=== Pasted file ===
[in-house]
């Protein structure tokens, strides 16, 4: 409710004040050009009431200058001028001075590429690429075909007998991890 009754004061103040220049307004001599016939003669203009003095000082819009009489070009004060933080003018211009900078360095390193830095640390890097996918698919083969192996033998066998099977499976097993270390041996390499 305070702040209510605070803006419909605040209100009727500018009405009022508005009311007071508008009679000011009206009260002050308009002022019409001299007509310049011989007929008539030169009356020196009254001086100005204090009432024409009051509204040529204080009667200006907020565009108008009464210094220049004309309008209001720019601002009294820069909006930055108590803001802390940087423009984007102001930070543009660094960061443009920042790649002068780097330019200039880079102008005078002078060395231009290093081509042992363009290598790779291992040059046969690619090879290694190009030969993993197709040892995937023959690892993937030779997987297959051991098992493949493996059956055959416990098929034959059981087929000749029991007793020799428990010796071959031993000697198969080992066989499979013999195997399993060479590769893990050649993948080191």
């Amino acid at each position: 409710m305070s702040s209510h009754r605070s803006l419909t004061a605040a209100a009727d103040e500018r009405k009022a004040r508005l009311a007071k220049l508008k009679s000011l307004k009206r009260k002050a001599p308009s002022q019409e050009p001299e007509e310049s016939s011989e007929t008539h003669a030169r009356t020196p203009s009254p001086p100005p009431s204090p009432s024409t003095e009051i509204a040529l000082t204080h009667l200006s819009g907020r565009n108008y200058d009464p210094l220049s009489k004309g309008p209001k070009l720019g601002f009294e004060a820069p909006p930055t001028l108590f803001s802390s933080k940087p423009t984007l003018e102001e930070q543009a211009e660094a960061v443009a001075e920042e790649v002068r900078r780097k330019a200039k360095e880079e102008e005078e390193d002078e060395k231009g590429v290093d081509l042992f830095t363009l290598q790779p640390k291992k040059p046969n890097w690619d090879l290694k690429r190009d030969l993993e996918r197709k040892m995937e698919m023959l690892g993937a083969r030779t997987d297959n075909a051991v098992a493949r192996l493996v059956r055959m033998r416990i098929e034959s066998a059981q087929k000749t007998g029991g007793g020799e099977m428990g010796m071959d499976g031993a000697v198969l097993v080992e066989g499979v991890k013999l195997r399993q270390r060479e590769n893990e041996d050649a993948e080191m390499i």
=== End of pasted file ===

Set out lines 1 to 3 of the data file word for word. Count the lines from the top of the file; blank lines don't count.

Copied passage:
[in-house]
């Protein structure tokens, strides 16, 4: 409710004040050009009431200058001028001075590429690429075909007998991890 009754004061103040220049307004001599016939003669203009003095000082819009009489070009004060933080003018211009900078360095390193830095640390890097996918698919083969192996033998066998099977499976097993270390041996390499 305070702040209510605070803006419909605040209100009727500018009405009022508005009311007071508008009679000011009206009260002050308009002022019409001299007509310049011989007929008539030169009356020196009254001086100005204090009432024409009051509204040529204080009667200006907020565009108008009464210094220049004309309008209001720019601002009294820069909006930055108590803001802390940087423009984007102001930070543009660094960061443009920042790649002068780097330019200039880079102008005078002078060395231009290093081509042992363009290598790779291992040059046969690619090879290694190009030969993993197709040892995937023959690892993937030779997987297959051991098992493949493996059956055959416990098929034959059981087929000749029991007793020799428990010796071959031993000697198969080992066989499979013999195997399993060479590769893990050649993948080191």
């Amino acid at each position: 409710m305070s702040s209510h009754r605070s803006l419909t004061a605040a209100a009727d103040e500018r009405k009022a004040r508005l009311a007071k220049l508008k009679s000011l307004k009206r009260k002050a001599p308009s002022q019409e050009p001299e007509e310049s016939s011989e007929t008539h003669a030169r009356t020196p203009s009254p001086p100005p009431s204090p009432s024409t003095e009051i509204a040529l000082t204080h009667l200006s819009g907020r565009n108008y200058d009464p210094l220049s009489k004309g309008p209001k070009l720019g601002f009294e004060a820069p909006p930055t001028l108590f803001s802390s933080k940087p423009t984007l003018e102001e930070q543009a211009e660094a960061v443009a001075e920042e790649v002068r900078r780097k330019a200039k360095e880079e102008e005078e390193d002078e060395k231009g590429v290093d081509l042992f830095t363009l290598q790779p640390k291992k040059p046969n890097w690619d090879l290694k690429r190009d030969l993993e996918r197709k040892m995937e698919m023959l690892g993937a083969r030779t997987d297959n075909a051991v098992a493949r192996l493996v059956r055959m033998r416990i098929e034959s066998a059981q087929k000749t007998g029991g007793g020799e099977m428990g010796m071959d499976g031993a000697v198969l097993v080992e066989g499979v991890k013999l195997r399993q270390r060479e590769n893990e041996d050649a993948e080191m390499i």